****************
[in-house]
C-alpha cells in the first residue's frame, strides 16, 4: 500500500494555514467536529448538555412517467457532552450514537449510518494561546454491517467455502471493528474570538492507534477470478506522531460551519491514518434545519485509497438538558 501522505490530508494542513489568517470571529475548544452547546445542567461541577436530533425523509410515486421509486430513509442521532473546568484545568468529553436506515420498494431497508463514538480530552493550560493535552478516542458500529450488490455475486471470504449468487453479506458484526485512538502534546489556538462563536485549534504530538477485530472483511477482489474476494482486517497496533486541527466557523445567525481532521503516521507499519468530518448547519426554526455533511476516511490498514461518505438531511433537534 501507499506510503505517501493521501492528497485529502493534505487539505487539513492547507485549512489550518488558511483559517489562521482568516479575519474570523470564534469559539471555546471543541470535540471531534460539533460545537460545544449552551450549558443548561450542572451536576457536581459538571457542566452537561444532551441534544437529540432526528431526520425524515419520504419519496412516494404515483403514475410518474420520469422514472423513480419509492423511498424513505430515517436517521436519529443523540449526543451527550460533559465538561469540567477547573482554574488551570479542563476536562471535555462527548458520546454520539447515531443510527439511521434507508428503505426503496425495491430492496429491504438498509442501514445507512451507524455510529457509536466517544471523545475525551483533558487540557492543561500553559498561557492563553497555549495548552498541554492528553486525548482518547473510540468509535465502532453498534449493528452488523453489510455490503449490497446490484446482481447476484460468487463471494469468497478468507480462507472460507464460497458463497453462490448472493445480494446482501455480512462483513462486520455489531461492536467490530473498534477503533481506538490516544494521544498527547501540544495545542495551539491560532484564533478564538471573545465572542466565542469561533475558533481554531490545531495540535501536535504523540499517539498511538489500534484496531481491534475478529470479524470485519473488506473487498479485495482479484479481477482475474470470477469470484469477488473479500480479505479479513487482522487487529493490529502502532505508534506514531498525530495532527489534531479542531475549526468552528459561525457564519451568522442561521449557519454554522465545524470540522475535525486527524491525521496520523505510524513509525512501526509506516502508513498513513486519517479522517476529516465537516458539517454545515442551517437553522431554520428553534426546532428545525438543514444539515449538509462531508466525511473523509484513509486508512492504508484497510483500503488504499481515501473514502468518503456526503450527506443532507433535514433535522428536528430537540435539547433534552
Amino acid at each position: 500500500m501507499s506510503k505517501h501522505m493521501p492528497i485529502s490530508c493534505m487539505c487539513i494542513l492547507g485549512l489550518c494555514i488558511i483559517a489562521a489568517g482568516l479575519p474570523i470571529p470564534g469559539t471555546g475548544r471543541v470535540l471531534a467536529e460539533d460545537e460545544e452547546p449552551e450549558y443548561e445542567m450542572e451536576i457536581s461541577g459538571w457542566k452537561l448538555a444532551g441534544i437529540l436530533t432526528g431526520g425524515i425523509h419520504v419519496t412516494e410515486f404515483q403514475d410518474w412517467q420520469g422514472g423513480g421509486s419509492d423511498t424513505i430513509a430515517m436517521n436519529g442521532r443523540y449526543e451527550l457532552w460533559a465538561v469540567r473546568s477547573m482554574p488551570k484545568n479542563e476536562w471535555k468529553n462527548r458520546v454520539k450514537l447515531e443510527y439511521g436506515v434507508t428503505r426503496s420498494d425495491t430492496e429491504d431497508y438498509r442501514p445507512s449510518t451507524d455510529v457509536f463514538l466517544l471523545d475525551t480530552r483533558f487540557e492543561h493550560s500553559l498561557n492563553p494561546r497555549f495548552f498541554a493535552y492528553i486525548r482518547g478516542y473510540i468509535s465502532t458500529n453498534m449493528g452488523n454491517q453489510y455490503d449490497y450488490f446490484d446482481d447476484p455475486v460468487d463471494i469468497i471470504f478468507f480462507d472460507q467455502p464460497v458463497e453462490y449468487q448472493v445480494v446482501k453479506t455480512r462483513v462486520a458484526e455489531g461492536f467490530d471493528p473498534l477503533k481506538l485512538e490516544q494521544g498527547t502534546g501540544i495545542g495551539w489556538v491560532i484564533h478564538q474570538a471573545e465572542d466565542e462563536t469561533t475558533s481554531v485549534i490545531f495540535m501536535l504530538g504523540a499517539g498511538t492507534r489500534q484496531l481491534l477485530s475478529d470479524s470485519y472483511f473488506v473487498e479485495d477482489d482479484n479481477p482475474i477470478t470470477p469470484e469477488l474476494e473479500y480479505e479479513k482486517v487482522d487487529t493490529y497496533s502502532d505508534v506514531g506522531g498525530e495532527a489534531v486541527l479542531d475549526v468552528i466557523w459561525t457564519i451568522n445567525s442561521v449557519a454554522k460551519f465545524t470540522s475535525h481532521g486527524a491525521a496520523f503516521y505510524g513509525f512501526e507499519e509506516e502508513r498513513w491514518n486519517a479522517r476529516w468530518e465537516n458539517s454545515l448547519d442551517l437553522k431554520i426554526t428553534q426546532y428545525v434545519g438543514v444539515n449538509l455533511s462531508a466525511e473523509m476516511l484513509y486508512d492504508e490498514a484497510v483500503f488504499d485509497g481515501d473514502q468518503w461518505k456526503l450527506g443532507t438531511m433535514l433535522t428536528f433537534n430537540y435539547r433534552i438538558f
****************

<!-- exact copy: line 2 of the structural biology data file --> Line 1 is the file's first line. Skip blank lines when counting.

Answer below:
C-alpha cells in the first residue's frame, strides 16, 4: 500500500494555514467536529448538555412517467457532552450514537449510518494561546454491517467455502471493528474570538492507534477470478506522531460551519491514518434545519485509497438538558 501522505490530508494542513489568517470571529475548544452547546445542567461541577436530533425523509410515486421509486430513509442521532473546568484545568468529553436506515420498494431497508463514538480530552493550560493535552478516542458500529450488490455475486471470504449468487453479506458484526485512538502534546489556538462563536485549534504530538477485530472483511477482489474476494482486517497496533486541527466557523445567525481532521503516521507499519468530518448547519426554526455533511476516511490498514461518505438531511433537534 501507499506510503505517501493521501492528497485529502493534505487539505487539513492547507485549512489550518488558511483559517489562521482568516479575519474570523470564534469559539471555546471543541470535540471531534460539533460545537460545544449552551450549558443548561450542572451536576457536581459538571457542566452537561444532551441534544437529540432526528431526520425524515419520504419519496412516494404515483403514475410518474420520469422514472423513480419509492423511498424513505430515517436517521436519529443523540449526543451527550460533559465538561469540567477547573482554574488551570479542563476536562471535555462527548458520546454520539447515531443510527439511521434507508428503505426503496425495491430492496429491504438498509442501514445507512451507524455510529457509536466517544471523545475525551483533558487540557492543561500553559498561557492563553497555549495548552498541554492528553486525548482518547473510540468509535465502532453498534449493528452488523453489510455490503449490497446490484446482481447476484460468487463471494469468497478468507480462507472460507464460497458463497453462490448472493445480494446482501455480512462483513462486520455489531461492536467490530473498534477503533481506538490516544494521544498527547501540544495545542495551539491560532484564533478564538471573545465572542466565542469561533475558533481554531490545531495540535501536535504523540499517539498511538489500534484496531481491534475478529470479524470485519473488506473487498479485495482479484479481477482475474470470477469470484469477488473479500480479505479479513487482522487487529493490529502502532505508534506514531498525530495532527489534531479542531475549526468552528459561525457564519451568522442561521449557519454554522465545524470540522475535525486527524491525521496520523505510524513509525512501526509506516502508513498513513486519517479522517476529516465537516458539517454545515442551517437553522431554520428553534426546532428545525438543514444539515449538509462531508466525511473523509484513509486508512492504508484497510483500503488504499481515501473514502468518503456526503450527506443532507433535514433535522428536528430537540435539547433534552